[Episcopal News Service — Hong Kong] Presiding Bishop Michael Curry preached to a standing room only crowd that overflowed into the courtyard at St. John’s Cathedral in Hong Kong’s central business district on Feb. 19.
Curry is on his first official visit to Asia since his July 2015 election as presiding bishop and primate of the Episcopal Church. Hong Kong was the second stop on a four-country tour that includes the Philippines, China and Taiwan.
[Episcopal News Service] Standing alongside the road in Solen, North Dakota, Feb. 17 and looking out over the Cannonball River, the Rev. John Floberg declared the weather too hot.
“It’s 43 degrees,” he said during a telephone interview, as a car sped by at midmorning.
The day before the temperature was above 50.
Weather like that is enough to speed the melting of the more than 40 inches of snow that have fallen on the Standing Rock Sioux Nation this winter. It prompts predictions of ice jams in the Cannonball River next week. It’s enough to hasten the cleaning up and breaking down of the Oceti Sakowin protest camp that has been filled with people there to protect the waters of the Missouri and Cannonball from what they see as the threat of pollution from the nearly complete Dakota Access Pipeline.
Federal and state officials, as well as the tribe, have set Feb. 22 as the latest date for the camps to close. Reducing the size of the camps, or relocating them, has been a multi-week effort. Tribal officials earlier had said that the harshness of the winter made the camps unsafe. Now, they are worried about the safety of the several hundred still camped there when the snow melts and the Missouri and Cannonball run high. They are also worried that floodwater will sweep debris from the camps into the rivers, polluting them when the ultimate goal of the encampment was to prevent pollution. And, they are worried about talk of last stands and people staying until the bitter end.
However, Oceti Sakowin residents have been cleaning up the land and there is a systematic plan for that work. Camp residents and officials who wanted access to the camp to judge how much clean-up work remains held a tense meeting Feb. 16. Floberg and others are concerned about this next round of attempts to shut down the camps, hoping for a peaceful reaction from both officials and residents. What some call an over-militarized law enforcement response and instances of provocation by self-described water protectors at times have marred the months-long encampment.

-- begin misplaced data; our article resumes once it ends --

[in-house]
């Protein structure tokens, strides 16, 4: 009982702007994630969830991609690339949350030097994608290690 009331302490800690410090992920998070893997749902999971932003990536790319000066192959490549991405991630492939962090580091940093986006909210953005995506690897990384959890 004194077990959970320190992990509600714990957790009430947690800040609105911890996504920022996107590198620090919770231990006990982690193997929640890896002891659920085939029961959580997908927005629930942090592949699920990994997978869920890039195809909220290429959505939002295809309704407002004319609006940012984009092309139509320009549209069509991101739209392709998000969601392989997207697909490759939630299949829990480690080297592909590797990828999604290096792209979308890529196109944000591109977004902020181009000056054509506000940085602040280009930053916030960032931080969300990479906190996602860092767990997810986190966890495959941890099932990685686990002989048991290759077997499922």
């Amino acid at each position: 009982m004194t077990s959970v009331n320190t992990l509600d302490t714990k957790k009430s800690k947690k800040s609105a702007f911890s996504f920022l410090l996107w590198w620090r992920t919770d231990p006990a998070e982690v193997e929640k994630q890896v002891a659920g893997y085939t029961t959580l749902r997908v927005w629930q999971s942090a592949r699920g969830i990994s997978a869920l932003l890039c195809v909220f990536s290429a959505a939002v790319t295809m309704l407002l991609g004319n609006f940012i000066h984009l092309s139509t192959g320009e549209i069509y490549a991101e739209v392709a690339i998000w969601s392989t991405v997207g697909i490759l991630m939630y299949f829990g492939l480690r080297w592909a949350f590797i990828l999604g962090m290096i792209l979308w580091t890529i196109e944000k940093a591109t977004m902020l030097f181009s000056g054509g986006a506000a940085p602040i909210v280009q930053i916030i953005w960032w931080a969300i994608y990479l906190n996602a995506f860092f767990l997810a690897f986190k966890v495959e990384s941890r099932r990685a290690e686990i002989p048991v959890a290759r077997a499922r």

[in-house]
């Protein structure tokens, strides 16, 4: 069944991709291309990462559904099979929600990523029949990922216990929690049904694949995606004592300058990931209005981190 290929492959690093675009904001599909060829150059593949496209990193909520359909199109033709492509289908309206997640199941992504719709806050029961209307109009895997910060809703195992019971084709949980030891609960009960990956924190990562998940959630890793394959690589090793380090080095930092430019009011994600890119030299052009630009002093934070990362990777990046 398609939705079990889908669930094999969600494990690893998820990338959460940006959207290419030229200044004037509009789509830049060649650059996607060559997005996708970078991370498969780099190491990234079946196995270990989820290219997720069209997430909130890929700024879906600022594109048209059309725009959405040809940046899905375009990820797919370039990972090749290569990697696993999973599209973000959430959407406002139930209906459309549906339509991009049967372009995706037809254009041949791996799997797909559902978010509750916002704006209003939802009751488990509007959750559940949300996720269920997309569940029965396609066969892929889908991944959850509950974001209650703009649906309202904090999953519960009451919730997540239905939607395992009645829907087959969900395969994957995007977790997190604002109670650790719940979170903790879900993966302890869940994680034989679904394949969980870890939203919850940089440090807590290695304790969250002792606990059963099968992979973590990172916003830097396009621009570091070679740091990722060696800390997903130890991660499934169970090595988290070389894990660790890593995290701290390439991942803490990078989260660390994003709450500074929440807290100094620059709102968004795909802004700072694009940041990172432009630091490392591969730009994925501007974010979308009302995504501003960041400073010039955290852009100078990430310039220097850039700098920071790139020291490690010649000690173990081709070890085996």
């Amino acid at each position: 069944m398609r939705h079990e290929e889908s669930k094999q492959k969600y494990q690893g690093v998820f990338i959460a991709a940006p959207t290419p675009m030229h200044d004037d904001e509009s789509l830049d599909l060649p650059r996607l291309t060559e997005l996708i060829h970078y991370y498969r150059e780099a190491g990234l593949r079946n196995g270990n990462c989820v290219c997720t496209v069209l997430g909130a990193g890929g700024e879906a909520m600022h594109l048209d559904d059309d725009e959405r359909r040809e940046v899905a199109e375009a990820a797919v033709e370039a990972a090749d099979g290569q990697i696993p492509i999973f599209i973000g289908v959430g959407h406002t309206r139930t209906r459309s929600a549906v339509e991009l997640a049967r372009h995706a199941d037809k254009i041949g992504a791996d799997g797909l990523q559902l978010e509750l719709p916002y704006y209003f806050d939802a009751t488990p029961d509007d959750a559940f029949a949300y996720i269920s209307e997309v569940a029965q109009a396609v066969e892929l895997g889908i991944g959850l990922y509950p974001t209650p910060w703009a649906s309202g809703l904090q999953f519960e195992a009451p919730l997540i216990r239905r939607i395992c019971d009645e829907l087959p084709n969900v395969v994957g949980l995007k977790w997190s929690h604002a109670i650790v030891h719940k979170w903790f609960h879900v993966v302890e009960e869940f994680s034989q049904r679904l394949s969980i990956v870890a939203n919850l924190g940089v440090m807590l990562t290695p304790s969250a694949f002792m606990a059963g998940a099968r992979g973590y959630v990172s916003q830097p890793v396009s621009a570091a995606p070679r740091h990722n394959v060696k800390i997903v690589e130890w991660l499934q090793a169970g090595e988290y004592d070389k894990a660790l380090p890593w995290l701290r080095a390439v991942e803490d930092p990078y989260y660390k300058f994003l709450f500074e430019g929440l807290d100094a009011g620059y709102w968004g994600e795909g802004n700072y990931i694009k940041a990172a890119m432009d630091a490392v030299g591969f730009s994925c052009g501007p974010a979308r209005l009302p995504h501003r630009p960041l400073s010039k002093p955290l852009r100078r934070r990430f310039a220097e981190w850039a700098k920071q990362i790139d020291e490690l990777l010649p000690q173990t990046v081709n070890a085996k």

Oceti Sakowin is flooded this week. Water is standing on the camp’s frozen ground. Just “squishy under your feet” in some places, said Floberg, but close to a foot of water in other places.
— The Bismarck Tribune (@bistrib) February 15, 2017
It is just enough to make the ground muddy but not enough to bog down the skip steer that he is using to help in the cleanup. Floberg, using the small, engine-powered machine with lift arms to move heavy loads, has recovered about 5,000 pounds of donated but unclaimed rice and another 5,000 pounds of flour that are salvageable for reservation food pantries. He loads such material into a trailer hitched to his pickup, which he drives in four-wheel drive low gear through 8 inches of mud up the hill to the highway.
“You keep feeling for momentum, but you don’t want to start spinning your wheels,” said Floberg, priest-in-charge of Episcopal Church congregations on the North Dakota side of Standing Rock, who added that “all of these skills I learned in seminary.”
The Episcopal Church has advocated with the Sioux Nation about the Dakota Access Pipeline since summer 2016. Local Episcopalians have also provided a ministry of presence in and around Cannon Ball, North Dakota, the focal point for groups of water protectors that gathered near the proposed crossing. That work and everything else that followed, Floberg said, “is our vocation as Christians.”
The work does not come without risk, he said, especially to the Episcopal Church’s reputation. “There is a risk to the reputation to our congregations in predominantly white communities around the state; how they will be viewed because of the actions we take here on Standing Rock,” Floberg said.